This paper presents a method for estimating drive cable length in an underactuated, hyper-redundant, snake-like manipulator. The continuum manipulator was designed for the surgical removal of osteolysis behind total hip arthroplasties. Two independently actuated cables in a pull-pull configuration control the compliant manipulator in a single plane. Using a previously developed kinematic model, we present a method for estimating drive cable displacement for a given manipulator configuration. This calibrated function is then inverted to explore the ability to achieve local manipulator configurations from prescribed drive cable displacements without the use of continuous visual feedback. Results demonstrate an effectiveness in predicting drive cable lengths from manipulator configurations. Preliminary results also show an ability to achieve manipulator configurations from prescribed cable lengths with reasonable accuracy without continuous visual feedback.
  • Towards a Compact Robotically Steerable Thermal Ablation Probe Authors: Graves, Carmen; Slocum, Alexander; Gupta, Rajiv; Walsh, Conor James
    The focus of this paper is on the design and evaluation of a robust drive mechanism intended to robotically steer a thermal ablation electrode or similar percutaneous instrument. We present the design of an improved screw-spline drive mechanism based on a profiled threaded shaft and nut that reduces the part count and simplifies manufacturing and assembly. To determine the optimal parameters for the profile shape, an analytical expression was derived that relates the tolerance between the nut and shaft to the angular backlash, which was validated using SolidWorks. We outline the forward kinematics of a steering mechanism that is based on the concept of substantially straightening a pre-curved Nitinol stylet by retracting it into a concentric outer cannula, and re-deploying it at a different position. This model was compared to data collected during targeting experiments performed in ex-vivo tissue samples where the distal tip of the stylet was repositioned in ex-vivo bovine tissue and the location of its distal tip was recorded with CT imaging. Results demonstrated that the drive mechanism operated robustly and targeting errors of less than 2mm were achieved.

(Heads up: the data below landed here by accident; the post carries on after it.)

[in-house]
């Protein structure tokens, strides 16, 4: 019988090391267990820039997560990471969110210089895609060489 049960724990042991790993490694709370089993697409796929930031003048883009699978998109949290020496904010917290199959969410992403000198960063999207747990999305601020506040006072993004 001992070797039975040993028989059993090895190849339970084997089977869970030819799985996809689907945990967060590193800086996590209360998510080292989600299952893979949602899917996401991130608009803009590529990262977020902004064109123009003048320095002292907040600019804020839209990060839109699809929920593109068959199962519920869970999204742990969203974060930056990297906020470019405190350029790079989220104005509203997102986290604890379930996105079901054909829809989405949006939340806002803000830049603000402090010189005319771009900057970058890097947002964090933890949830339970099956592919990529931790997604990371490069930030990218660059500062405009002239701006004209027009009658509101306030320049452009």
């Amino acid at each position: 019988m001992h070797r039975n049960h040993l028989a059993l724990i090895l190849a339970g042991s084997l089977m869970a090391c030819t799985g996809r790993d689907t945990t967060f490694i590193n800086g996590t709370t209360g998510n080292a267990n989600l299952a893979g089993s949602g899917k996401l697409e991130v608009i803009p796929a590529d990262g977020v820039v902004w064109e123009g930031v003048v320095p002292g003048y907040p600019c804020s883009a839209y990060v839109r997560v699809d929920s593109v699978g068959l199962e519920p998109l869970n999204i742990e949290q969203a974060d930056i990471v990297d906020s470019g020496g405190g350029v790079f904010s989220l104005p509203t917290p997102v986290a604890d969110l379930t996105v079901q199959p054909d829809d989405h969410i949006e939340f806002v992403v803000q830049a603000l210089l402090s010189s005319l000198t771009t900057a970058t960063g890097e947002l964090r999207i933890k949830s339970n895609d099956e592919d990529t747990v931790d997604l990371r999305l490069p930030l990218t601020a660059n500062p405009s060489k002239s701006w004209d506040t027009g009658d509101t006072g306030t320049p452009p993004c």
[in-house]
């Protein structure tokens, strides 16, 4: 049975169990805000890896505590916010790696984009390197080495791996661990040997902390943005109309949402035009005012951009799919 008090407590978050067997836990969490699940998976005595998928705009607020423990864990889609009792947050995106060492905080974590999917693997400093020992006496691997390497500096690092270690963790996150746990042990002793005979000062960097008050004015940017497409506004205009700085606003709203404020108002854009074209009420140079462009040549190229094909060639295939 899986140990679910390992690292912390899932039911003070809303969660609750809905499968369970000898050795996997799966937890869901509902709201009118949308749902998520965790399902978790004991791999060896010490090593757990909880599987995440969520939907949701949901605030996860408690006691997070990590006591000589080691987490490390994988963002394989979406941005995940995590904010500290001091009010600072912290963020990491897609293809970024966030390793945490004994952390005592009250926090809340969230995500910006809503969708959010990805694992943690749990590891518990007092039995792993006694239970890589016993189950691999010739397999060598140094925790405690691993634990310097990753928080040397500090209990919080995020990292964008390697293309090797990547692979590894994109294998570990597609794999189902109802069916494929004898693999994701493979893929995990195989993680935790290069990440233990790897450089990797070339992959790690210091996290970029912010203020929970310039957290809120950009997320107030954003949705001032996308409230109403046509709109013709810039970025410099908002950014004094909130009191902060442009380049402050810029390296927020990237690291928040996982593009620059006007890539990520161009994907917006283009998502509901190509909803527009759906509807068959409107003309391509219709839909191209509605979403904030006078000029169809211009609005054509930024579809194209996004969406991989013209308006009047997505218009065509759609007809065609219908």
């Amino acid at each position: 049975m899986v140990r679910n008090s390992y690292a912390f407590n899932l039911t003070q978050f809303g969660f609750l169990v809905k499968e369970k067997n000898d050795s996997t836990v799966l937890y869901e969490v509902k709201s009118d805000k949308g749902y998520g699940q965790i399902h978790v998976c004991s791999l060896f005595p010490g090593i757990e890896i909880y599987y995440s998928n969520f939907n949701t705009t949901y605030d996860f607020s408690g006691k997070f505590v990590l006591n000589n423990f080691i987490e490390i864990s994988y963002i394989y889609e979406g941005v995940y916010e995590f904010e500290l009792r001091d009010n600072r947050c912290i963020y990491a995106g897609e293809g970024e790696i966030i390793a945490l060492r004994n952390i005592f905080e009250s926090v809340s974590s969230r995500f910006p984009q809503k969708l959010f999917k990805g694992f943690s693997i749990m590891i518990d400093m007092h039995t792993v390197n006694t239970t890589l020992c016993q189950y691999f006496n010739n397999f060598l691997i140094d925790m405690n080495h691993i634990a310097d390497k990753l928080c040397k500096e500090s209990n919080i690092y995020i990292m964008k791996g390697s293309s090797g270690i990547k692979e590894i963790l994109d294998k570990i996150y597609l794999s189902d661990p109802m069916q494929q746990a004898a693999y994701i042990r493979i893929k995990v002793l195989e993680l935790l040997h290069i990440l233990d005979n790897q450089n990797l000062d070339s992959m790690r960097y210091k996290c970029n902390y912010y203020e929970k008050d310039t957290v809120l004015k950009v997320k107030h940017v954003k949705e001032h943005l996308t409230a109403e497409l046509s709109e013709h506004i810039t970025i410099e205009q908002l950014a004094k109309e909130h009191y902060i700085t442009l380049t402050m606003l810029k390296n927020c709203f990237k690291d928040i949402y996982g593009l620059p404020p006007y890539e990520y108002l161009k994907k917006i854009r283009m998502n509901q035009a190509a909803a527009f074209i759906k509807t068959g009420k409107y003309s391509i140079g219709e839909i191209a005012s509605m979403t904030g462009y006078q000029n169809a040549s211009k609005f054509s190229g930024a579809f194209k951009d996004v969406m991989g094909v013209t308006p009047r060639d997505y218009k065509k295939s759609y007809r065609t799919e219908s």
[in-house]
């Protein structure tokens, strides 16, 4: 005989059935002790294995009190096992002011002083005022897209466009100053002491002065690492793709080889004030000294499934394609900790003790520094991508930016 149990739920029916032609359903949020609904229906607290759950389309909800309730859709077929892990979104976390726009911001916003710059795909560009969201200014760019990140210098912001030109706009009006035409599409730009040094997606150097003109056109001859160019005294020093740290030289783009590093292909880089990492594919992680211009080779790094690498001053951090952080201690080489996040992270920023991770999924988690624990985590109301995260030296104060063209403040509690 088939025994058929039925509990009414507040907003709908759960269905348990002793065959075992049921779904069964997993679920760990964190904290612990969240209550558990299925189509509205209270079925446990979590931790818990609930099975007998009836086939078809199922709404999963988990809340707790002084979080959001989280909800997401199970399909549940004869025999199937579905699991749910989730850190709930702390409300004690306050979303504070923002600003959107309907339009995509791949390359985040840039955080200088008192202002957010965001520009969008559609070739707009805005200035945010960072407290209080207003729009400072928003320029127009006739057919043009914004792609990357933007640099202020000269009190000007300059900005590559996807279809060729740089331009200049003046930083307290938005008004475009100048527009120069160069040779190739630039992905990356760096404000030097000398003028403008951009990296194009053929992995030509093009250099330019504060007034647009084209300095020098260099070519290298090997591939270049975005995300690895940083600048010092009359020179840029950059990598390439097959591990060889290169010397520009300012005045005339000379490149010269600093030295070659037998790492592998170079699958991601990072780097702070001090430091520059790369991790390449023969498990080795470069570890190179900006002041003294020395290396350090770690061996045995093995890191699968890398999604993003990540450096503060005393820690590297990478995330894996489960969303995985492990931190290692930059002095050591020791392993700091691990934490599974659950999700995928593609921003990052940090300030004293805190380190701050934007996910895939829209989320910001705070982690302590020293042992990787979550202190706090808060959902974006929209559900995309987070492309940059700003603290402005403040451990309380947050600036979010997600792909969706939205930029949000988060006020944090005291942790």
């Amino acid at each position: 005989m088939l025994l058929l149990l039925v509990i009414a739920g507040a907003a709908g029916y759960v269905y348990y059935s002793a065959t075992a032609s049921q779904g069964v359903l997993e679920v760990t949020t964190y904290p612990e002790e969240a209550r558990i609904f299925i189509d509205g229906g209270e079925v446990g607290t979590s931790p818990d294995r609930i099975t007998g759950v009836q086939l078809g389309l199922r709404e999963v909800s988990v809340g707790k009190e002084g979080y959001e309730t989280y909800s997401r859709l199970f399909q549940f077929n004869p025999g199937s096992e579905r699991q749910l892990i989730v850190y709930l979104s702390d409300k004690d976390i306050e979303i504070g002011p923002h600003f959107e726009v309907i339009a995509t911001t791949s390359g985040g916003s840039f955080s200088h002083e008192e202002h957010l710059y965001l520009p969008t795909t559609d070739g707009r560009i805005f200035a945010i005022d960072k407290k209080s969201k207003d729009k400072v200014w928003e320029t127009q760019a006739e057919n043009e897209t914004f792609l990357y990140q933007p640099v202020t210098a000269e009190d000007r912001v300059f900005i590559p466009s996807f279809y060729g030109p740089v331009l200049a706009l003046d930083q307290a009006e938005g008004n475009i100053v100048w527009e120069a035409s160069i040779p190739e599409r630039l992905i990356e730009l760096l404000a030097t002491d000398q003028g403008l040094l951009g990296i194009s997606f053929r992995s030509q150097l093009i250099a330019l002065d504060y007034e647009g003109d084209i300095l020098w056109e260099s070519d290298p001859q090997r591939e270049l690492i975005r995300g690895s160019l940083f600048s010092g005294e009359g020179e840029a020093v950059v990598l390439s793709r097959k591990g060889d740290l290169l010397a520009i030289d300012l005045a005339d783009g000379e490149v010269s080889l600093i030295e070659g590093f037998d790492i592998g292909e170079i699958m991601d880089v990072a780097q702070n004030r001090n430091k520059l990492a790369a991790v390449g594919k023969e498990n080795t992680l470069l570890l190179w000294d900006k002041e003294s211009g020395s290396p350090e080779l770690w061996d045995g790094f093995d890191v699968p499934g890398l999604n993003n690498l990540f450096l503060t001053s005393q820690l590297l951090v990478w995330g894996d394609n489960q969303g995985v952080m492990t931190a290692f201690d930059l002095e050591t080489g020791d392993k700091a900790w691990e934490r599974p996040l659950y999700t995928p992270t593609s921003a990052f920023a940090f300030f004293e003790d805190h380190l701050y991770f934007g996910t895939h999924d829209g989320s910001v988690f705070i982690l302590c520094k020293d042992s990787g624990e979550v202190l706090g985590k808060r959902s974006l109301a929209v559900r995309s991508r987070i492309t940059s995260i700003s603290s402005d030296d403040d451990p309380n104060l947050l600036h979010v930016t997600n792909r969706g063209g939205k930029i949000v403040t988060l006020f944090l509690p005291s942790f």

Force, Torque and Contacts in Grasping and Assembly

  • Object Motion-Decoupled Internal Force Control for a Compliant Multifingered Hand Authors: Prattichizzo, Domenico; Malvezzi, Monica; Wimboeck, Thomas; Aggravi, Marco